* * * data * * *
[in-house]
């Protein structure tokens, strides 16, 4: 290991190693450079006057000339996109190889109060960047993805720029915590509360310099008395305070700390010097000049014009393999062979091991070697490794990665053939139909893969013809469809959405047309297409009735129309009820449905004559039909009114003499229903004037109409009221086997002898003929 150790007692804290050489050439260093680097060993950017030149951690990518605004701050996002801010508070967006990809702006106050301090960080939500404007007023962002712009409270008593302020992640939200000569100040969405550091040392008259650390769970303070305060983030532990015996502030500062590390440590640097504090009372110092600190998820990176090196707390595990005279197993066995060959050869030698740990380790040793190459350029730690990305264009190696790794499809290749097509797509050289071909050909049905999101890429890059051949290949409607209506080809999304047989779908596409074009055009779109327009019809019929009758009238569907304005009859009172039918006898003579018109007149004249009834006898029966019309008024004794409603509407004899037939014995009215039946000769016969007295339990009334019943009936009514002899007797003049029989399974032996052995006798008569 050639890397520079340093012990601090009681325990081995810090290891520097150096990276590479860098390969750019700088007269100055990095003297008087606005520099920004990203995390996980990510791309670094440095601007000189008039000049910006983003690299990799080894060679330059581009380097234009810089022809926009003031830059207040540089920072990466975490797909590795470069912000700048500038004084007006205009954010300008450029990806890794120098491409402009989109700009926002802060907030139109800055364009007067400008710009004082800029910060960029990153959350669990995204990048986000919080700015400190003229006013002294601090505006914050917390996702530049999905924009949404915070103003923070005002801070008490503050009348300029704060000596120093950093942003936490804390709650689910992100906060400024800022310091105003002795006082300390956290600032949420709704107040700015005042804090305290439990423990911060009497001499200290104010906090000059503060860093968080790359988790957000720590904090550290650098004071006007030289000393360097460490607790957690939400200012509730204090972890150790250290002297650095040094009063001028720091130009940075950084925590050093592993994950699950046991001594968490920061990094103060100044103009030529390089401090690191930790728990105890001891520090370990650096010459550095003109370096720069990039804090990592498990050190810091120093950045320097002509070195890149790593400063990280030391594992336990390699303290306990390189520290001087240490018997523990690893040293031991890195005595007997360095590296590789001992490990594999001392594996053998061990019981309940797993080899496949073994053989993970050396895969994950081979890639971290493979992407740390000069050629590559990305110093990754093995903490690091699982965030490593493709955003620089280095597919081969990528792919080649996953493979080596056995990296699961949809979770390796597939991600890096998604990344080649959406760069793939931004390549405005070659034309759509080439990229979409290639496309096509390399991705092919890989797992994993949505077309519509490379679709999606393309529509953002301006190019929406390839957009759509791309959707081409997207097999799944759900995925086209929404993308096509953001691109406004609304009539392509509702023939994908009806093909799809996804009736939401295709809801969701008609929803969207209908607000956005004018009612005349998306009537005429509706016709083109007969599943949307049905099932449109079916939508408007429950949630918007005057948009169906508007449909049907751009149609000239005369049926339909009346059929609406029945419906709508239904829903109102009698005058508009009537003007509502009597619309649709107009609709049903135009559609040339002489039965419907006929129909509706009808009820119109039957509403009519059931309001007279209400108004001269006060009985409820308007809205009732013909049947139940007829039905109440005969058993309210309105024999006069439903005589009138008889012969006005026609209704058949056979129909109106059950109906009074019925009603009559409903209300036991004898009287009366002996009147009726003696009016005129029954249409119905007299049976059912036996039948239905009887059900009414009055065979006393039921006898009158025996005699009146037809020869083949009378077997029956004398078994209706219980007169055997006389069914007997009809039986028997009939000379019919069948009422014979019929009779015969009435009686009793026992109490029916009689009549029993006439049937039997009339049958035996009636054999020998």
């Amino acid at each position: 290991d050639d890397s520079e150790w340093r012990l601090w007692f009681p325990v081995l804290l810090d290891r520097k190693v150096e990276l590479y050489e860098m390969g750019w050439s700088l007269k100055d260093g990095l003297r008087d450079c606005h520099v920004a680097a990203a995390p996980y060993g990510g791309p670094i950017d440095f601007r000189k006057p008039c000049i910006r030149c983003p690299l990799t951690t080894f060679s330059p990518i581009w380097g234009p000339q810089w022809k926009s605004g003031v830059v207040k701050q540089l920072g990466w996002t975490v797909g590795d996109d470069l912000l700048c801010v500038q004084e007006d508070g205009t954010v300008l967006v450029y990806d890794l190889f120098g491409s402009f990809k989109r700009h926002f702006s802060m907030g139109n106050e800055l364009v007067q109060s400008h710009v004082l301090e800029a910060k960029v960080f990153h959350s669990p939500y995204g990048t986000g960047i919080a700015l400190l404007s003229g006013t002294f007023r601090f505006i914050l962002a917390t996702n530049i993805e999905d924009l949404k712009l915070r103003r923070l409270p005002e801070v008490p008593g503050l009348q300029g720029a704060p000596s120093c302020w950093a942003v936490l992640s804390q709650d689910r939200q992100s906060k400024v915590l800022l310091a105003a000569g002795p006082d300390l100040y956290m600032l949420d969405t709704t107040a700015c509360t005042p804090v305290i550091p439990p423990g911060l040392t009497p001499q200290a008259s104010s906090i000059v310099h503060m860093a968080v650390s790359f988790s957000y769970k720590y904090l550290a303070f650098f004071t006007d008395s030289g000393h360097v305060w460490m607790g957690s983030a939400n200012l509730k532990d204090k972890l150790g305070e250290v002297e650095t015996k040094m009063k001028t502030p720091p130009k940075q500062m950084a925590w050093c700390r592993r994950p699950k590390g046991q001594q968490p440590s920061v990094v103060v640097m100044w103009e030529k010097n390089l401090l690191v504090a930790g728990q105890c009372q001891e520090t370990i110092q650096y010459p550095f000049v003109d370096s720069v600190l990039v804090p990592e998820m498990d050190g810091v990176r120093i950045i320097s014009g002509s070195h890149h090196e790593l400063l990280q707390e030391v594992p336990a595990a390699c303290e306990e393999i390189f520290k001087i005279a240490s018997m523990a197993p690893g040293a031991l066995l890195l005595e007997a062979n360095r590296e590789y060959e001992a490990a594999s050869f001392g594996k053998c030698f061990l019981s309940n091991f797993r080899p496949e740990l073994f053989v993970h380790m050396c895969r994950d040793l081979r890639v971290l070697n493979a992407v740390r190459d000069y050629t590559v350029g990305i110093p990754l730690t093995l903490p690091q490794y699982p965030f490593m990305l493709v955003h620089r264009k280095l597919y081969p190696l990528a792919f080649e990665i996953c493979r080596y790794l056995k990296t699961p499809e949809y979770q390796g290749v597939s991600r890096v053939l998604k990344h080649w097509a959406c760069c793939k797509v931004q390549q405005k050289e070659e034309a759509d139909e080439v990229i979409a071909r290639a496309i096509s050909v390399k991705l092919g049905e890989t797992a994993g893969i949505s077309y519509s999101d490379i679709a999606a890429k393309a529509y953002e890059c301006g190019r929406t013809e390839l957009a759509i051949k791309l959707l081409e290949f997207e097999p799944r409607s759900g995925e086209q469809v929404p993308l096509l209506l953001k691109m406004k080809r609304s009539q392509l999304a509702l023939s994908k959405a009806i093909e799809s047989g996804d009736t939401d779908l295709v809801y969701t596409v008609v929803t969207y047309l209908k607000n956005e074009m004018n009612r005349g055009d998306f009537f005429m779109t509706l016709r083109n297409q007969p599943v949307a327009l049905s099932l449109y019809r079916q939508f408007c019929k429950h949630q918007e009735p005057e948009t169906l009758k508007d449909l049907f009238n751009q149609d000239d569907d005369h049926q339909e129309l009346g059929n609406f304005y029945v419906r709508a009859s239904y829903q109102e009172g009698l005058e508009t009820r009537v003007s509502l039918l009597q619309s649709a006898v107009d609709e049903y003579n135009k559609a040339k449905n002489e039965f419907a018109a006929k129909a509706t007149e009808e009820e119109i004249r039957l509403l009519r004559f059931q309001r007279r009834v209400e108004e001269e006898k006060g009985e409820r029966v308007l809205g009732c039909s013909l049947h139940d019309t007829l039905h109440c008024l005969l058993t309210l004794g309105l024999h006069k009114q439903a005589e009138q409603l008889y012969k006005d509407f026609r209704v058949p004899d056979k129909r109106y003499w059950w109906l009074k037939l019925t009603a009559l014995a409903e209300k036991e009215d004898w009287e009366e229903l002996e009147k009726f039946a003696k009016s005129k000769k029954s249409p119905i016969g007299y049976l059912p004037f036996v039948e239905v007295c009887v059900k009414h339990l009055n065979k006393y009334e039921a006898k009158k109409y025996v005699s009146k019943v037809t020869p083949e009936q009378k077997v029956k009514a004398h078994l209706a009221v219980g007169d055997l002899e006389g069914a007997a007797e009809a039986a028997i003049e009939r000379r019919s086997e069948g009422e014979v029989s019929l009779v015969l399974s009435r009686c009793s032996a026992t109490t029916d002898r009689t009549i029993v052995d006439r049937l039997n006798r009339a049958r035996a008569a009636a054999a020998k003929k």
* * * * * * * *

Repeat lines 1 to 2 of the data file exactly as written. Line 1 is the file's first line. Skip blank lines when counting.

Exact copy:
[in-house]
């Protein structure tokens, strides 16, 4: 290991190693450079006057000339996109190889109060960047993805720029915590509360310099008395305070700390010097000049014009393999062979091991070697490794990665053939139909893969013809469809959405047309297409009735129309009820449905004559039909009114003499229903004037109409009221086997002898003929 150790007692804290050489050439260093680097060993950017030149951690990518605004701050996002801010508070967006990809702006106050301090960080939500404007007023962002712009409270008593302020992640939200000569100040969405550091040392008259650390769970303070305060983030532990015996502030500062590390440590640097504090009372110092600190998820990176090196707390595990005279197993066995060959050869030698740990380790040793190459350029730690990305264009190696790794499809290749097509797509050289071909050909049905999101890429890059051949290949409607209506080809999304047989779908596409074009055009779109327009019809019929009758009238569907304005009859009172039918006898003579018109007149004249009834006898029966019309008024004794409603509407004899037939014995009215039946000769016969007295339990009334019943009936009514002899007797003049029989399974032996052995006798008569 050639890397520079340093012990601090009681325990081995810090290891520097150096990276590479860098390969750019700088007269100055990095003297008087606005520099920004990203995390996980990510791309670094440095601007000189008039000049910006983003690299990799080894060679330059581009380097234009810089022809926009003031830059207040540089920072990466975490797909590795470069912000700048500038004084007006205009954010300008450029990806890794120098491409402009989109700009926002802060907030139109800055364009007067400008710009004082800029910060960029990153959350669990995204990048986000919080700015400190003229006013002294601090505006914050917390996702530049999905924009949404915070103003923070005002801070008490503050009348300029704060000596120093950093942003936490804390709650689910992100906060400024800022310091105003002795006082300390956290600032949420709704107040700015005042804090305290439990423990911060009497001499200290104010906090000059503060860093968080790359988790957000720590904090550290650098004071006007030289000393360097460490607790957690939400200012509730204090972890150790250290002297650095040094009063001028720091130009940075950084925590050093592993994950699950046991001594968490920061990094103060100044103009030529390089401090690191930790728990105890001891520090370990650096010459550095003109370096720069990039804090990592498990050190810091120093950045320097002509070195890149790593400063990280030391594992336990390699303290306990390189520290001087240490018997523990690893040293031991890195005595007997360095590296590789001992490990594999001392594996053998061990019981309940797993080899496949073994053989993970050396895969994950081979890639971290493979992407740390000069050629590559990305110093990754093995903490690091699982965030490593493709955003620089280095597919081969990528792919080649996953493979080596056995990296699961949809979770390796597939991600890096998604990344080649959406760069793939931004390549405005070659034309759509080439990229979409290639496309096509390399991705092919890989797992994993949505077309519509490379679709999606393309529509953002301006190019929406390839957009759509791309959707081409997207097999799944759900995925086209929404993308096509953001691109406004609304009539392509509702023939994908009806093909799809996804009736939401295709809801969701008609929803969207209908607000956005004018009612005349998306009537005429509706016709083109007969599943949307049905099932449109079916939508408007429950949630918007005057948009169906508007449909049907751009149609000239005369049926339909009346059929609406029945419906709508239904829903109102009698005058508009009537003007509502009597619309649709107009609709049903135009559609040339002489039965419907006929129909509706009808009820119109039957509403009519059931309001007279209400108004001269006060009985409820308007809205009732013909049947139940007829039905109440005969058993309210309105024999006069439903005589009138008889012969006005026609209704058949056979129909109106059950109906009074019925009603009559409903209300036991004898009287009366002996009147009726003696009016005129029954249409119905007299049976059912036996039948239905009887059900009414009055065979006393039921006898009158025996005699009146037809020869083949009378077997029956004398078994209706219980007169055997006389069914007997009809039986028997009939000379019919069948009422014979019929009779015969009435009686009793026992109490029916009689009549029993006439049937039997009339049958035996009636054999020998």